The clause in a mortgage or deed of trust that states that the balance of the secured debt becomes immediately due and payable at the lender's option if the property is sold by the borrower. In effect, this clause prevents the borrower from assigning the debt without the lender's approval.
amortized loan
A loan in which the principal as well as the interest is payable in monthly or other periodic installments over the term of the loan.
annual percentage rate (APR)
The relationship of the total finance charges associated with a loan. This must be disclosed to borrowers by lenders under the Truth-in-Lending Act.
The appraisal principle that holds that value can increase or decrease based on the expectation of some future benefit or detriment affecting the property.
antitrust laws
Laws designed to preserve the free enterprise of the open marketplace by making illegal certain private conspiracies and combinations formed to minimize competition. Most violations of antitrust laws in the real estate business involve either price fixing (brokers conspiring to set fixed compensation rates) or allocation of customers or markets (brokers agreeing to limit their areas of trade or dealing to certain areas or properties).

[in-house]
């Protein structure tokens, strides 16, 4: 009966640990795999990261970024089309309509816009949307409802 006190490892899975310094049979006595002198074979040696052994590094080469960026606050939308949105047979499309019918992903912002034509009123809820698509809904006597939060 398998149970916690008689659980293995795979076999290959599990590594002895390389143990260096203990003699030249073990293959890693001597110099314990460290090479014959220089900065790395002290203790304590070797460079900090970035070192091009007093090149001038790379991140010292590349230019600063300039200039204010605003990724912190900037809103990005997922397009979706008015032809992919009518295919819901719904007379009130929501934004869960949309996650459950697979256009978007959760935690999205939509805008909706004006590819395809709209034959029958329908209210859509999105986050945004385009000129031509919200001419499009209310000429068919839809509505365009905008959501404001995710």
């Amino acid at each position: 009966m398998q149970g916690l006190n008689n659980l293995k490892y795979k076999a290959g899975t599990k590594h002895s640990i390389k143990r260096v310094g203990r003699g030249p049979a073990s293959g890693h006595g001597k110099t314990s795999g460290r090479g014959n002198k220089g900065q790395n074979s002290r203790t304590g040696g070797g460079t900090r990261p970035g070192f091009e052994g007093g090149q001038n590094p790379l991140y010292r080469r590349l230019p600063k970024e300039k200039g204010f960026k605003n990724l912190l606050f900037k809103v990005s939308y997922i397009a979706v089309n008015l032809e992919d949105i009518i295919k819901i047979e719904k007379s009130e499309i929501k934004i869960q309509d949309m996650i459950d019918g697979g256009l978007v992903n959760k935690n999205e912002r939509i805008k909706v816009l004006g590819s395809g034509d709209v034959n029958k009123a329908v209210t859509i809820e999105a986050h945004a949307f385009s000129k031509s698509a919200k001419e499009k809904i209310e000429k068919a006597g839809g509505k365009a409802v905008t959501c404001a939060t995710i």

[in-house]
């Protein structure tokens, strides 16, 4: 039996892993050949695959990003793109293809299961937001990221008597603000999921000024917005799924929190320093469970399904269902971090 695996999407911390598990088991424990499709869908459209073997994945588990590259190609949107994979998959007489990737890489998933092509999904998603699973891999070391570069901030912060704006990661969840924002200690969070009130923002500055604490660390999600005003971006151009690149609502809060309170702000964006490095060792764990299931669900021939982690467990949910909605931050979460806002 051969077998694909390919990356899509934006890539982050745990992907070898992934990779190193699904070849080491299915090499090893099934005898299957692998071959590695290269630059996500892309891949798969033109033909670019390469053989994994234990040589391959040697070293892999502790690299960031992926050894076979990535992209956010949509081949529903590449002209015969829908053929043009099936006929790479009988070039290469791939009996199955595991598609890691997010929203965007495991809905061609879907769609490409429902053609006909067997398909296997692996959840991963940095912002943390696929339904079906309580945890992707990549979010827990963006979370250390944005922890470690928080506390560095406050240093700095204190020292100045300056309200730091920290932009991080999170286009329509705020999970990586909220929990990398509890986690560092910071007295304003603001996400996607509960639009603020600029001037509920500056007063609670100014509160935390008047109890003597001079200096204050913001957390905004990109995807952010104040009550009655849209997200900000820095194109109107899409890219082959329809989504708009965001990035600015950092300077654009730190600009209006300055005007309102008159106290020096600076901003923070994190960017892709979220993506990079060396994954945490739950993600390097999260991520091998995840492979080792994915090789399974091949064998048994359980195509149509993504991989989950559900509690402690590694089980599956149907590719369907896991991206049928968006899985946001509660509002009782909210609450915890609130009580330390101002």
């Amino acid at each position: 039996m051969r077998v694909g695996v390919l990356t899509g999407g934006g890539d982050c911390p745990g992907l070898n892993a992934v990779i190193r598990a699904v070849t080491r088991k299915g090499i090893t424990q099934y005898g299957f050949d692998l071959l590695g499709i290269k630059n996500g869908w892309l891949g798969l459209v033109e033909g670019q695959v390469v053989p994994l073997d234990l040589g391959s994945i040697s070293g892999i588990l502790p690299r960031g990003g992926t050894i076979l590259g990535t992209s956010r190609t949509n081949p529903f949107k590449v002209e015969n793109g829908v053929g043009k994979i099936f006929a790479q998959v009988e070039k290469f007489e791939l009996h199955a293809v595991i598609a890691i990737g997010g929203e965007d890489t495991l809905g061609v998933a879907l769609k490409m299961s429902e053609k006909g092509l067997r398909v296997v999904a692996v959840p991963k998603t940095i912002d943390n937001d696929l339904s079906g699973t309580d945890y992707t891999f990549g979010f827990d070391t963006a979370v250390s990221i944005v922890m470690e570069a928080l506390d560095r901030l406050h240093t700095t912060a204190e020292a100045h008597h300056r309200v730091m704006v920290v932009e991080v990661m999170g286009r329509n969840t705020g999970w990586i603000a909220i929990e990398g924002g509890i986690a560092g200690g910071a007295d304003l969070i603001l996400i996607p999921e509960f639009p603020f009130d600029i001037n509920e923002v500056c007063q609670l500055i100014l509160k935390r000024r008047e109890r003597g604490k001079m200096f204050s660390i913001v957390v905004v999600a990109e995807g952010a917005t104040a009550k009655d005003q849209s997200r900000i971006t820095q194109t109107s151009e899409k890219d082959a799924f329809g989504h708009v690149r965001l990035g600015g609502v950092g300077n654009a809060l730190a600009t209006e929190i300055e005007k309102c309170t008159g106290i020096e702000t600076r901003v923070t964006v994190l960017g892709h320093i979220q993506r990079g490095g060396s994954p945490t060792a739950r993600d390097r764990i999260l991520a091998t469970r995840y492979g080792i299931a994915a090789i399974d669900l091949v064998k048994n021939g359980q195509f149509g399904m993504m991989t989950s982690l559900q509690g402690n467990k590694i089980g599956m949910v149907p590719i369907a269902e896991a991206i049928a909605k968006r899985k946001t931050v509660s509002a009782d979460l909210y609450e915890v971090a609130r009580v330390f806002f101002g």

An estimate of the quantity, quality or value of something. The process through which conclusions of property value are obtained; also refers to the report that sets forth the process of estimation and conclusion of value.
An increase in the worth or value of a property due to economic or related causes, which may prove to be either temporary or permanent; opposite of depreciation.
A right, a privilege or an improvement belonging to, and passing with, the land.
appurtenant easement
An easement that is annexed to the ownership of one parcel and allows the owner the use of the neighbor's land.
The imposition of a tax, charge or levy, usually according to established rates.
The transfer in writing of interest in a bond, a mortgage, a lease or another instrument.
assumption of mortgage
Acquiring title to property on which there is an existing mortgage and agreeing to be personally liable for the terms and conditions of the mortgage, including payments.
The act of taking a person's property into legal custody by writ or another judicial order to hold it available for application to that person's debt to a creditor.
attorney's opinion of title